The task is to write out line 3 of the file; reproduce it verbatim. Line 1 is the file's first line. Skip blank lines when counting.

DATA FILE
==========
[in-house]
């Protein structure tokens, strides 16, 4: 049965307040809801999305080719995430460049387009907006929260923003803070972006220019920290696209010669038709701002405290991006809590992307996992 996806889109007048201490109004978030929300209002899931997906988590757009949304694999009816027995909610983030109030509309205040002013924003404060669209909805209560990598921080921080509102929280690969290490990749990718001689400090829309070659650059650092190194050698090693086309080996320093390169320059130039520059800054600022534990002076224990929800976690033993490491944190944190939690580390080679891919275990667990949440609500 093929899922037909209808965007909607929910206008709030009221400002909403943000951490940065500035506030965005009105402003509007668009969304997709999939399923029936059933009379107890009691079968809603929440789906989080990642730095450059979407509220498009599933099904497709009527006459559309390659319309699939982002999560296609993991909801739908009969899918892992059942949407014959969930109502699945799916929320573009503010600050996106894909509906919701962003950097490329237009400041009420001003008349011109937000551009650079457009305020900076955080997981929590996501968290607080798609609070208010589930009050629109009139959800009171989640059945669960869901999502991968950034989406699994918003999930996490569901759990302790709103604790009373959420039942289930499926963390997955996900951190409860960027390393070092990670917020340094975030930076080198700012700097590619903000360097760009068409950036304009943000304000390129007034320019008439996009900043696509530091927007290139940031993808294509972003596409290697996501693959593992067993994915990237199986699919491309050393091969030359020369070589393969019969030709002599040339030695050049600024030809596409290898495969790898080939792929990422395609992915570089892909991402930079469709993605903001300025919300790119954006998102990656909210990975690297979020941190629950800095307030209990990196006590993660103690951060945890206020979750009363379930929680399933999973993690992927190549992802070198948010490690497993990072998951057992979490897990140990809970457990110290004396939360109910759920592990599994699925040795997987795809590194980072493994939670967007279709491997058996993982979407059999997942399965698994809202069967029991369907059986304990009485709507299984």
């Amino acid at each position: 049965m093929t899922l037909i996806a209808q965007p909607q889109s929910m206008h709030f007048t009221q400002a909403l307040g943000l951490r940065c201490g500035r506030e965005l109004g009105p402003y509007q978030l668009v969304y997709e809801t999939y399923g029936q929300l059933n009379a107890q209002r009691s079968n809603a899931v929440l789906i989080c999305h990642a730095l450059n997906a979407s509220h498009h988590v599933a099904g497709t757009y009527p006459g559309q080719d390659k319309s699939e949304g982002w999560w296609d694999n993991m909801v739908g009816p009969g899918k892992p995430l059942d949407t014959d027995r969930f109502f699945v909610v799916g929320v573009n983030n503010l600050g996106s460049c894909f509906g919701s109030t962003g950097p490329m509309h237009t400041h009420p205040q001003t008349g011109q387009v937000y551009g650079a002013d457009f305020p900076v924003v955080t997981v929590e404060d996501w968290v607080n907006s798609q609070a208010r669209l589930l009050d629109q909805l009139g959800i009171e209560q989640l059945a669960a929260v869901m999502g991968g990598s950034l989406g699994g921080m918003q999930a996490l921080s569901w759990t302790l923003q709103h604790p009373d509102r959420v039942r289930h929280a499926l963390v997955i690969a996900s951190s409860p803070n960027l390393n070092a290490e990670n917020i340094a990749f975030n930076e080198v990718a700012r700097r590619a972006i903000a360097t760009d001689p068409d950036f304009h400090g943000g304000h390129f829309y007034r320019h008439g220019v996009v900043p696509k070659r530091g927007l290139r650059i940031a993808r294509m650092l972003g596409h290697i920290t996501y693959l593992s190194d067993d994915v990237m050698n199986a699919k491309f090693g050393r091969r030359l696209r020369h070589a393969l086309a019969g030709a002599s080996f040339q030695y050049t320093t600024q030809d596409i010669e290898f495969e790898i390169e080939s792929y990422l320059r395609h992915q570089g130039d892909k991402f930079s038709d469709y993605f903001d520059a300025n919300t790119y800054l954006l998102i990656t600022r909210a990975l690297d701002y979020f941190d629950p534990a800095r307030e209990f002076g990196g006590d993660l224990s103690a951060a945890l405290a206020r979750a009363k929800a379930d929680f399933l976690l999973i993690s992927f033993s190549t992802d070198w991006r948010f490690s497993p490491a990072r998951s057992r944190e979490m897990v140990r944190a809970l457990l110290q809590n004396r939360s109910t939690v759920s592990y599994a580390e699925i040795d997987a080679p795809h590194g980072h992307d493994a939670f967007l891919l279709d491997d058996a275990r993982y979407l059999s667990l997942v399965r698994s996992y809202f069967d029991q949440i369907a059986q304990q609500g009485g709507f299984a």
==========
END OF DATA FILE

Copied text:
């Amino acid at each position: 049965m093929t899922l037909i996806a209808q965007p909607q889109s929910m206008h709030f007048t009221q400002a909403l307040g943000l951490r940065c201490g500035r506030e965005l109004g009105p402003y509007q978030l668009v969304y997709e809801t999939y399923g029936q929300l059933n009379a107890q209002r009691s079968n809603a899931v929440l789906i989080c999305h990642a730095l450059n997906a979407s509220h498009h988590v599933a099904g497709t757009y009527p006459g559309q080719d390659k319309s699939e949304g982002w999560w296609d694999n993991m909801v739908g009816p009969g899918k892992p995430l059942d949407t014959d027995r969930f109502f699945v909610v799916g929320v573009n983030n503010l600050g996106s460049c894909f509906g919701s109030t962003g950097p490329m509309h237009t400041h009420p205040q001003t008349g011109q387009v937000y551009g650079a002013d457009f305020p900076v924003v955080t997981v929590e404060d996501w968290v607080n907006s798609q609070a208010r669209l589930l009050d629109q909805l009139g959800i009171e209560q989640l059945a669960a929260v869901m999502g991968g990598s950034l989406g699994g921080m918003q999930a996490l921080s569901w759990t302790l923003q709103h604790p009373d509102r959420v039942r289930h929280a499926l963390v997955i690969a996900s951190s409860p803070n960027l390393n070092a290490e990670n917020i340094a990749f975030n930076e080198v990718a700012r700097r590619a972006i903000a360097t760009d001689p068409d950036f304009h400090g943000g304000h390129f829309y007034r320019h008439g220019v996009v900043p696509k070659r530091g927007l290139r650059i940031a993808r294509m650092l972003g596409h290697i920290t996501y693959l593992s190194d067993d994915v990237m050698n199986a699919k491309f090693g050393r091969r030359l696209r020369h070589a393969l086309a019969g030709a002599s080996f040339q030695y050049t320093t600024q030809d596409i010669e290898f495969e790898i390169e080939s792929y990422l320059r395609h992915q570089g130039d892909k991402f930079s038709d469709y993605f903001d520059a300025n919300t790119y800054l954006l998102i990656t600022r909210a990975l690297d701002y979020f941190d629950p534990a800095r307030e209990f002076g990196g006590d993660l224990s103690a951060a945890l405290a206020r979750a009363k929800a379930d929680f399933l976690l999973i993690s992927f033993s190549t992802d070198w991006r948010f490690s497993p490491a990072r998951s057992r944190e979490m897990v140990r944190a809970l457990l110290q809590n004396r939360s109910t939690v759920s592990y599994a580390e699925i040795d997987a080679p795809h590194g980072h992307d493994a939670f967007l891919l279709d491997d058996a275990r993982y979407l059999s667990l997942v399965r698994s996992y809202f069967d029991q949440i369907a059986q304990q609500g009485g709507f299984a």